The short answer is “No”. Indeed, sometimes products win just because they’re unique and got first to the market. Yet, there are also a lot of cases when products became popular despite the existence of strong competitors. How did they manage to do that? Well, if we think about this more thoroughly, we can find at least a few logical reasons.
First of all, so-called followers can explore what is happening on the market. First movers also face some kind of competition because if there is no competition, there is no market. But since there is usually no direct competition, they can get much less market knowledge.
Secondly, if some similar products are already available on the market, it’s easier to see what lacks. As a result, followers have better chances to find their specific niche fast and position themselves accordingly.
And, finally, it’s usually not only about getting a product to the market, the promotion matters as well. Your competitors can have great products but their marketing strategy may be not as good as yours that gives you a lot of chances to overcome them.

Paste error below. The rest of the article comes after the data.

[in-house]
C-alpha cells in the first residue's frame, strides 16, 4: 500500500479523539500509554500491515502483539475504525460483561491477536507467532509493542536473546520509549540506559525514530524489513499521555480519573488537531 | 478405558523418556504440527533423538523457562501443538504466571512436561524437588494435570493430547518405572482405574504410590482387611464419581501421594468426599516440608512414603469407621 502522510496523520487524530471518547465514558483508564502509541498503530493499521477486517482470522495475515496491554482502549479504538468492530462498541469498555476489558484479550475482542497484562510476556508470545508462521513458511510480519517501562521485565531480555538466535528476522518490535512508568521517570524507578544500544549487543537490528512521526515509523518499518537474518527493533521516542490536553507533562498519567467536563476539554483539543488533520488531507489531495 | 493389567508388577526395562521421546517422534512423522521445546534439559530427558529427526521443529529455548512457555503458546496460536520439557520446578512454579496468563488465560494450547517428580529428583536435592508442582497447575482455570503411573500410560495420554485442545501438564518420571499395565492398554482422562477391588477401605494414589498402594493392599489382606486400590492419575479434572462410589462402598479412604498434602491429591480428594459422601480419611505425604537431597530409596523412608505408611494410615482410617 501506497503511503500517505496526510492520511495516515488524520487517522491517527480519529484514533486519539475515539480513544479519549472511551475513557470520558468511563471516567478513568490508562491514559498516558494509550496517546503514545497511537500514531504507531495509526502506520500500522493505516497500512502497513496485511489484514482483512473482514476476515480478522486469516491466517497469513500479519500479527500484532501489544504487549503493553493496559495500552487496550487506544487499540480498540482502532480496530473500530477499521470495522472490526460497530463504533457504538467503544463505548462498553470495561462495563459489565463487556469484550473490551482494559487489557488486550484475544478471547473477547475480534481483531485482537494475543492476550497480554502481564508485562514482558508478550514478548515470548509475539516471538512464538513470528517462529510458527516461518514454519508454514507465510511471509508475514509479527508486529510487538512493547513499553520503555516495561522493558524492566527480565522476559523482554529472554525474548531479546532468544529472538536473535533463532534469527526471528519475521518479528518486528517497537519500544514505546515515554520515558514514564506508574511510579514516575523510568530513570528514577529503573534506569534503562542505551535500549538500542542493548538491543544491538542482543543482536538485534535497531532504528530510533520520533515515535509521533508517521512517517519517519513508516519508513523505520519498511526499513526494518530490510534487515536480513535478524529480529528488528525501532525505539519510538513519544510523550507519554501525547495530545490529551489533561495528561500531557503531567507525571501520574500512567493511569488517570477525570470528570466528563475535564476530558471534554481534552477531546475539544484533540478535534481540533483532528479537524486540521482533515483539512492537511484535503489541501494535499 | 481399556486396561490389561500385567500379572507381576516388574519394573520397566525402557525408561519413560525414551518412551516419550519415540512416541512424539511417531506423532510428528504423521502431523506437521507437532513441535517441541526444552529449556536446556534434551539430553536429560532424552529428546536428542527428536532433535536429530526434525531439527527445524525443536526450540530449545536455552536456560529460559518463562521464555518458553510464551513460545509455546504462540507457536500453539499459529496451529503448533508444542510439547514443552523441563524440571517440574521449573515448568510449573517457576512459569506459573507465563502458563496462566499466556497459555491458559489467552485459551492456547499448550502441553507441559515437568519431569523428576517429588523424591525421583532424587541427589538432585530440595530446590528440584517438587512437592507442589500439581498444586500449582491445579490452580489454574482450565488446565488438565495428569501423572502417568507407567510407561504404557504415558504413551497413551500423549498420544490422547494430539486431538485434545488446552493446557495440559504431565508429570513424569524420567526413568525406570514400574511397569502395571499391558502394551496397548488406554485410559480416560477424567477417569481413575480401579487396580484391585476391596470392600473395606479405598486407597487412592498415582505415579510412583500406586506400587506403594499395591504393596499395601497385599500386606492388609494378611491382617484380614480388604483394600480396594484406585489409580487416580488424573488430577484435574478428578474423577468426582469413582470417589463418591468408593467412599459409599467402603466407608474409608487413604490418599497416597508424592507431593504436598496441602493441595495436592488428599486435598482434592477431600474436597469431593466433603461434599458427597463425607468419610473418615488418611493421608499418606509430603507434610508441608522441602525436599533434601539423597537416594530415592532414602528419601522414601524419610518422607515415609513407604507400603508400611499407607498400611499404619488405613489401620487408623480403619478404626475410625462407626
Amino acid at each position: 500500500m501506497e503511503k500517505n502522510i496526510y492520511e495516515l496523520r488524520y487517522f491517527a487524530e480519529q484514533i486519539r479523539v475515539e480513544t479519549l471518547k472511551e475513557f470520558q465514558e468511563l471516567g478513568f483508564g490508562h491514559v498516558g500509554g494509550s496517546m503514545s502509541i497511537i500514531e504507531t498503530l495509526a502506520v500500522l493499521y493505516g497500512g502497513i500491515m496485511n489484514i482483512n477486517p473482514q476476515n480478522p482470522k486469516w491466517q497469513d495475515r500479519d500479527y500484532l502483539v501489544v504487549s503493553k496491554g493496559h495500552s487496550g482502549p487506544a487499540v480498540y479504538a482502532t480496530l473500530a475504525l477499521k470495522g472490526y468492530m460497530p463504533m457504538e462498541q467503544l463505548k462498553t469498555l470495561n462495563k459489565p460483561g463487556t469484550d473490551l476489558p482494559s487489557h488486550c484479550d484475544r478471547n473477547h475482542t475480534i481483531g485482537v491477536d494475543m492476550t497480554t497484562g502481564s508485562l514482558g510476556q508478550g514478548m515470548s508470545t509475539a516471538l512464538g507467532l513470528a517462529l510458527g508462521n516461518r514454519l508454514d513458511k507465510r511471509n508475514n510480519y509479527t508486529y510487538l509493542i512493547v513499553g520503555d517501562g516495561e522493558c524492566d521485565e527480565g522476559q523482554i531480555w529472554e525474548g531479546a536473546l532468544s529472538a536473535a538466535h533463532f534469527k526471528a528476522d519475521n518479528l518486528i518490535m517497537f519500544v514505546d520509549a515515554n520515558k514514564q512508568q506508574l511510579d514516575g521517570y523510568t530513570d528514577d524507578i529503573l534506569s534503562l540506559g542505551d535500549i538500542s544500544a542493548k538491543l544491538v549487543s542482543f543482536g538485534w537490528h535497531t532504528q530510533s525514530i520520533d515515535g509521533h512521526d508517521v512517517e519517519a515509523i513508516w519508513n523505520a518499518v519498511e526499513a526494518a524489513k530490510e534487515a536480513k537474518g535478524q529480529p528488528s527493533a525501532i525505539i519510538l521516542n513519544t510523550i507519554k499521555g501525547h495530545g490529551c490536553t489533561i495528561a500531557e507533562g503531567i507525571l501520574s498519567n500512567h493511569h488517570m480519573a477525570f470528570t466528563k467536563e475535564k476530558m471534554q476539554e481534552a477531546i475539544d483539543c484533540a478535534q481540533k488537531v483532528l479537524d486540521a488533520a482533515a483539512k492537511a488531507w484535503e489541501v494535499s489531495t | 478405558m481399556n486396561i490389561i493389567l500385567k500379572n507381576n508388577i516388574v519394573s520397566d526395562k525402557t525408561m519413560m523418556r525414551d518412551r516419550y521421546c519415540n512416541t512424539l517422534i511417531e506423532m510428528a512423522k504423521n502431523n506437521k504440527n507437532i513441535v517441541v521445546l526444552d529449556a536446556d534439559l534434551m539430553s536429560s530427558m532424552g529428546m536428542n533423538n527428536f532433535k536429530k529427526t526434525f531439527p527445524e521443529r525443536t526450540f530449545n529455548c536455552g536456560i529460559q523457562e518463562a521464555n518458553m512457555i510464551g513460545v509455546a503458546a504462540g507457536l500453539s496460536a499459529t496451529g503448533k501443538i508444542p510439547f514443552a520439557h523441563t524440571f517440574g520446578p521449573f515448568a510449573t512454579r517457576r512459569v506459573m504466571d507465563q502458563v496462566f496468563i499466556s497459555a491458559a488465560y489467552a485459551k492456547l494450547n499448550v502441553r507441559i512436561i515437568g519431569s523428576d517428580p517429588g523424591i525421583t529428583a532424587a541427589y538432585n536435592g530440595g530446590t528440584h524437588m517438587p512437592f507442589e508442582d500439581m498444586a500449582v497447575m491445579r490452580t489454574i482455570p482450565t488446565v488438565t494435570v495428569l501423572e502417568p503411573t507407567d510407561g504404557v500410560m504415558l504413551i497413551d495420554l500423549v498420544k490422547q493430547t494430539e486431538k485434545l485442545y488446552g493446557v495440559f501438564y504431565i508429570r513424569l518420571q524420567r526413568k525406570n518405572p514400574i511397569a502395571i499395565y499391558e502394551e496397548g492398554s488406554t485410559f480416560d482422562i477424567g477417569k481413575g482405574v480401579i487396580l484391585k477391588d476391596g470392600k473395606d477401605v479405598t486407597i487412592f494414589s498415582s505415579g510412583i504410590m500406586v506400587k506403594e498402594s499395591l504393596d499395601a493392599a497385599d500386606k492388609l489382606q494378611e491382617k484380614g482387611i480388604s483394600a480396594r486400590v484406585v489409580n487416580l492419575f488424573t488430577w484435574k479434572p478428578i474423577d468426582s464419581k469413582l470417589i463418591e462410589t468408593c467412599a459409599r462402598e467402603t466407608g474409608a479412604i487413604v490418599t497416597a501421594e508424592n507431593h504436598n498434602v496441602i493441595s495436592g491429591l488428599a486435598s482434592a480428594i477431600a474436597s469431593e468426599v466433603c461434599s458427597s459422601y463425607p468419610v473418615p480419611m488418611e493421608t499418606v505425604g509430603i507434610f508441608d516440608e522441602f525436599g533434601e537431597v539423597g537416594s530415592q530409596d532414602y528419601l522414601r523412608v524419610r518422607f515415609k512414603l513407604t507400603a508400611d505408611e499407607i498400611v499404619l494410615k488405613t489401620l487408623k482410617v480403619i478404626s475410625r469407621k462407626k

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Case study: Google
Google was not the first search engine on the planet. Neither was it the second. In 1998, when Google launched, 14 other solutions with similar functionality already existed. So how did it become the biggest search engine in the world, having beaten all the competitors, including Yahoo!?
Before Google, search engines were searching for results by comparing a search term to their databases of textual keywords. Consequently, pages with the text that was the most similar to the search term were placed on the top of the list. The problem was that such automated process did not always give the logical results.